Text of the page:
Business interview: Manufacturer’s chairman talks glass, global reach and the importance of innovation

St Gobaim

The Future Sensations pavilions on the Place de la Concorde, Paris, where Saint-Gobain celebrated its 350th anniversary

Global manufacturer Saint-Gobain is one of the world’s oldest companies, having been established in 1665 and counting the delivery of the hall of mirrors in the Palace of Versailles as its first major commission.

After three-and-a-half centuries of diversification, Saint-Gobain has come a long way from its origins as the Manufacture des Glaces, established by French royal patent in the reign of king Louis XIV. The company still retains its original business – the manufacture of flat glass – but this now accounts for just 12% of its sales.

The company has extended its reach across construction products manufacture, innovative materials and distribution, and recorded a profit of €2.8bn (£2bn) in 2014 on a turnover of €41bn (£29.5bn). The business, which employs 180,000 staff across 66 countries, still sees innovation as core to its strategy and is about to open its eighth major research and development centre, located near São Paulo, Brazil.

To coincide with the company’s 350th anniversary this month, chairman and chief executive Pierre-André de Chalendar spoke to Building in Paris about the areas he believes will be key to the company’s future growth, and the potential - and challenges – for further innovation in construction.

Pierre Andre de Chalendar

What do you see as the biggest area of growth for Saint-Gobain?

PAC The main theme of Saint-Gobain’s work today is bringing comfort to buildings. Aspects like thermal comfort, acoustic comfort – interest in acoustic comfort is growing fast – air quality, and visual comfort. I always start by saying the house of the future should be beautiful. One thing that will increase demand for comfort is digital measuring. It means the end user is going to pay attention to what he gets.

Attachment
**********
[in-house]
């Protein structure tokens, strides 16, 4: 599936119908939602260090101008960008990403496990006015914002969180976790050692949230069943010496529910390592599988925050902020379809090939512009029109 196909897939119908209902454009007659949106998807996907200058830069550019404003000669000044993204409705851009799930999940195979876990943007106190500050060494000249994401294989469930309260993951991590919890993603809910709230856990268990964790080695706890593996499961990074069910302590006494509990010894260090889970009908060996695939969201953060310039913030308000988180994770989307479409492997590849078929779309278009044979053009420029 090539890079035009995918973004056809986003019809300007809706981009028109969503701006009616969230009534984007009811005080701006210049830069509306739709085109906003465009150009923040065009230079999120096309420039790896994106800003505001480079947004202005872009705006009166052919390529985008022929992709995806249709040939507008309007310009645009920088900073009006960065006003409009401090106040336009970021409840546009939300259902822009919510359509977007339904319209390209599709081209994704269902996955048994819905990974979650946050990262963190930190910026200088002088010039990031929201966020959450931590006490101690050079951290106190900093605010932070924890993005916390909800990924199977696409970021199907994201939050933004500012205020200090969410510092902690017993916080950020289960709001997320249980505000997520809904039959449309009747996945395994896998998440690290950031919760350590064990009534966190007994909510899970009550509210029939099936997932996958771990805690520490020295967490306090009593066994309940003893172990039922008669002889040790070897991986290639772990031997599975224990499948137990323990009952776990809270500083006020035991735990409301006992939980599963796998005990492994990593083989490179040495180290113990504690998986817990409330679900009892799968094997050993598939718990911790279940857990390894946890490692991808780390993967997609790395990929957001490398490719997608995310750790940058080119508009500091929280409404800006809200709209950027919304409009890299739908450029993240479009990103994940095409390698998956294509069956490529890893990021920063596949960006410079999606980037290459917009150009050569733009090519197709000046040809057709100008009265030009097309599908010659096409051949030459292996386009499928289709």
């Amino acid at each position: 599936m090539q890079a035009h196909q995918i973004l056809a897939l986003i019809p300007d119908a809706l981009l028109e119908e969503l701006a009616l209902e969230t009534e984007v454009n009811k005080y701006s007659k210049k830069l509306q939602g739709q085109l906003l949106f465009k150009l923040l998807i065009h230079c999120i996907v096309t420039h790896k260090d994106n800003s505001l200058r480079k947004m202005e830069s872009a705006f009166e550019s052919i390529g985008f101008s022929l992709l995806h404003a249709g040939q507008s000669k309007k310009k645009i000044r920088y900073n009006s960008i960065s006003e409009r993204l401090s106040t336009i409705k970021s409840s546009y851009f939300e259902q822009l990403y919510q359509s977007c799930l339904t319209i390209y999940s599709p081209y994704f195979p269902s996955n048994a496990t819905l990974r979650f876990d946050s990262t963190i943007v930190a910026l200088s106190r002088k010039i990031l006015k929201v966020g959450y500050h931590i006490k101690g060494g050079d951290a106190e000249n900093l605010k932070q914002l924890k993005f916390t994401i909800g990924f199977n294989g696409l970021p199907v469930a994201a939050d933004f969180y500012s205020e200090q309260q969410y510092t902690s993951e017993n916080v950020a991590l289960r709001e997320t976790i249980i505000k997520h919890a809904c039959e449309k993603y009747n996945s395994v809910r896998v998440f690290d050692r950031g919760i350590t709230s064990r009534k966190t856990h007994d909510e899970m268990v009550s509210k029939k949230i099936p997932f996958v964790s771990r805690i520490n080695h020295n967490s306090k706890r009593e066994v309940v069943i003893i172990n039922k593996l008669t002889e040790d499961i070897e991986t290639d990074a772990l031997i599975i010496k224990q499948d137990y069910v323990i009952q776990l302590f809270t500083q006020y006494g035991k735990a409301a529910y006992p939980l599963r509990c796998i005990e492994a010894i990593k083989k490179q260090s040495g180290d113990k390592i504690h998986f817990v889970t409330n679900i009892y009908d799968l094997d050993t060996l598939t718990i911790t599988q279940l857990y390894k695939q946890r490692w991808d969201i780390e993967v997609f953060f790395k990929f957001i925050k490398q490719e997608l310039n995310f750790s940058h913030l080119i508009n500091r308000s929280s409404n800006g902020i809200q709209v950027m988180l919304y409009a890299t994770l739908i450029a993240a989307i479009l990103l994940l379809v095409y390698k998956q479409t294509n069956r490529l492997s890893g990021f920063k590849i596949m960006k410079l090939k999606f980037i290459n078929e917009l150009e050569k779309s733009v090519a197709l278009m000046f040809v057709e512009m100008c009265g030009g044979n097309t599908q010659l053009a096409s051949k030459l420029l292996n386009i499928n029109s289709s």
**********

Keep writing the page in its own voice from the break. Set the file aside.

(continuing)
How will the end user’s greater awareness of a building’s performance impact on the construction supply chain?

Very quickly, we will see the end user becoming an integral part of the value chain in construction, which is a big challenge. In many cases, the end user will be more knowledgeable than the small builder. This will change the way our industry works.

Do you believe that the UK construction industry is innovating fast enough to meet customer demand?

In the past 40 years, there has not been a lot of innovation in UK construction in terms of improving productivity but I think BIM will change this. In terms of product innovation there has been more - at Saint-Gobain one in four of our products didn’t exist five years ago. But I think, again, digital measurement will accelerate that, because the end user will ask.

How far do you believe new technologies will change construction processes?

The digital revolution within Saint-Gobain is huge. It’s as important as when we started the first automation in our plants. Training is a major theme for us, as there is a gap of people with both digital and management skills. 

In your view, how does the UK’s record on addressing sustainability compare with other countries?

For the last few years I found that the UK was one of the countries that was ahead on sustainability, although the Nordic countries tend to lead on thermal comfort.

But I understand that recently some measures taken by the UK government don’t go in the right direction [on sustainability], and I hope that there will be others introduced, because this is a mistake.

Is leadership on sustainability at a government level necessary for the construction industry to help meet the challenges of climate change?

Industry should also [address sustainability] by itself, and this is happening. In the UK, I believe you will get some contractors and housebuilders breaking away, and then it will start to motor. It is important that governments understand that industry is necessary if they want to reduce the impact of climate change. Companies have been considered for a long time the problem, but they are the solution.

Can a company both retain its heritage and be known as an innovator?

The reason a company can last is when they try to innovate.

We were proud to be part of a group with much younger, innovative companies like Google in the recent Reuters ranking [Thomson Reuters Top 100 Global Innovators in 2014]. And you can innovate in the building industry.

If we are going to be there for the next 350 years - and we want to be there - we will have to change, as we have changed a lot.